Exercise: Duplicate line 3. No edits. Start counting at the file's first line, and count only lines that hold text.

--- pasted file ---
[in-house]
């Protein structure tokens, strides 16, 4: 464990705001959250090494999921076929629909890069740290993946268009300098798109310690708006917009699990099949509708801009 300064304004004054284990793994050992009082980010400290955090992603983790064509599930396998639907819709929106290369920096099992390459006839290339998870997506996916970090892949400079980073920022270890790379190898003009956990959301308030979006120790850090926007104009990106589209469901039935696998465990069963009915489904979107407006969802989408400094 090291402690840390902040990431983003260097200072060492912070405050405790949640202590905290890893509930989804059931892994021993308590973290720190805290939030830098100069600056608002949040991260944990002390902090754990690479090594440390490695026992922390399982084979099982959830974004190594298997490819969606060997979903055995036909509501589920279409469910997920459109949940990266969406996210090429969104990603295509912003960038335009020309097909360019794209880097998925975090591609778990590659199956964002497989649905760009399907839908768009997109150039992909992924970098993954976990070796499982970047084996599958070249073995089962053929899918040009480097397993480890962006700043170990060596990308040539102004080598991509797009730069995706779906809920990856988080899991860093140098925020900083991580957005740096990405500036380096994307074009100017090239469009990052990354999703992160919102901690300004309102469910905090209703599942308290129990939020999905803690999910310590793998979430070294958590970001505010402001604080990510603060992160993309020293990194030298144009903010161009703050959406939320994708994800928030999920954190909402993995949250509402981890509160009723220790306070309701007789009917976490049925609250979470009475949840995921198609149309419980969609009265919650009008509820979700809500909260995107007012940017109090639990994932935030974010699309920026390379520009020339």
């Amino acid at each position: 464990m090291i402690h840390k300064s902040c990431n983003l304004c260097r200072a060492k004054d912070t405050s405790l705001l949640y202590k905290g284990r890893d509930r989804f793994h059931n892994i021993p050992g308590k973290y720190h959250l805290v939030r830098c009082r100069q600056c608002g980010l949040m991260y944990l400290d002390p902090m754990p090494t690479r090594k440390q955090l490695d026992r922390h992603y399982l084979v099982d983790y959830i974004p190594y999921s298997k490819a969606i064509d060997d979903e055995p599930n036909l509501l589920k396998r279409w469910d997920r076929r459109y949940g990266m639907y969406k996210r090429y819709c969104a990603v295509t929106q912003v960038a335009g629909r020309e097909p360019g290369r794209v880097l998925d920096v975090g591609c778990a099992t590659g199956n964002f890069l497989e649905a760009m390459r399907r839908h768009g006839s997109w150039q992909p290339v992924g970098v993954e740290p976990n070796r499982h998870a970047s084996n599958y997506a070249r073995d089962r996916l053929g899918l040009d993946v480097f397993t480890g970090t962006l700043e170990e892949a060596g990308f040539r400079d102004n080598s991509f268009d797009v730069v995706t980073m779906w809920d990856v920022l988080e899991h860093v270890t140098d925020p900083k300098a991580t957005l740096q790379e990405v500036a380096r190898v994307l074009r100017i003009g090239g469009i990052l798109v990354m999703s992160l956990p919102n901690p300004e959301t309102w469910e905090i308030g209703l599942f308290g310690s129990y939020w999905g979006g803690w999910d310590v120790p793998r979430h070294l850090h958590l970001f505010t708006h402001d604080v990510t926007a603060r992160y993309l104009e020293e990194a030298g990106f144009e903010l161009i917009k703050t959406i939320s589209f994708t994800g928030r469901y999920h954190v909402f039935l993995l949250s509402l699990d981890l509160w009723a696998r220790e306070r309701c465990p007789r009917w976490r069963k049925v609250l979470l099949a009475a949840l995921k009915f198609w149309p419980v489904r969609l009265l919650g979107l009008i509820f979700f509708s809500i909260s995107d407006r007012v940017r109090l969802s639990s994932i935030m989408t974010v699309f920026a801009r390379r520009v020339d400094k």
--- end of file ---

């Amino acid at each position: 464990m090291i402690h840390k300064s902040c990431n983003l304004c260097r200072a060492k004054d912070t405050s405790l705001l949640y202590k905290g284990r890893d509930r989804f793994h059931n892994i021993p050992g308590k973290y720190h959250l805290v939030r830098c009082r100069q600056c608002g980010l949040m991260y944990l400290d002390p902090m754990p090494t690479r090594k440390q955090l490695d026992r922390h992603y399982l084979v099982d983790y959830i974004p190594y999921s298997k490819a969606i064509d060997d979903e055995p599930n036909l509501l589920k396998r279409w469910d997920r076929r459109y949940g990266m639907y969406k996210r090429y819709c969104a990603v295509t929106q912003v960038a335009g629909r020309e097909p360019g290369r794209v880097l998925d920096v975090g591609c778990a099992t590659g199956n964002f890069l497989e649905a760009m390459r399907r839908h768009g006839s997109w150039q992909p290339v992924g970098v993954e740290p976990n070796r499982h998870a970047s084996n599958y997506a070249r073995d089962r996916l053929g899918l040009d993946v480097f397993t480890g970090t962006l700043e170990e892949a060596g990308f040539r400079d102004n080598s991509f268009d797009v730069v995706t980073m779906w809920d990856v920022l988080e899991h860093v270890t140098d925020p900083k300098a991580t957005l740096q790379e990405v500036a380096r190898v994307l074009r100017i003009g090239g469009i990052l798109v990354m999703s992160l956990p919102n901690p300004e959301t309102w469910e905090i308030g209703l599942f308290g310690s129990y939020w999905g979006g803690w999910d310590v120790p793998r979430h070294l850090h958590l970001f505010t708006h402001d604080v990510t926007a603060r992160y993309l104009e020293e990194a030298g990106f144009e903010l161009i917009k703050t959406i939320s589209f994708t994800g928030r469901y999920h954190v909402f039935l993995l949250s509402l699990d981890l509160w009723a696998r220790e306070r309701c465990p007789r009917w976490r069963k049925v609250l979470l099949a009475a949840l995921k009915f198609w149309p419980v489904r969609l009265l919650g979107l009008i509820f979700f509708s809500i909260s995107d407006r007012v940017r109090l969802s639990s994932i935030m989408t974010v699309f920026a801009r390379r520009v020339d400094k």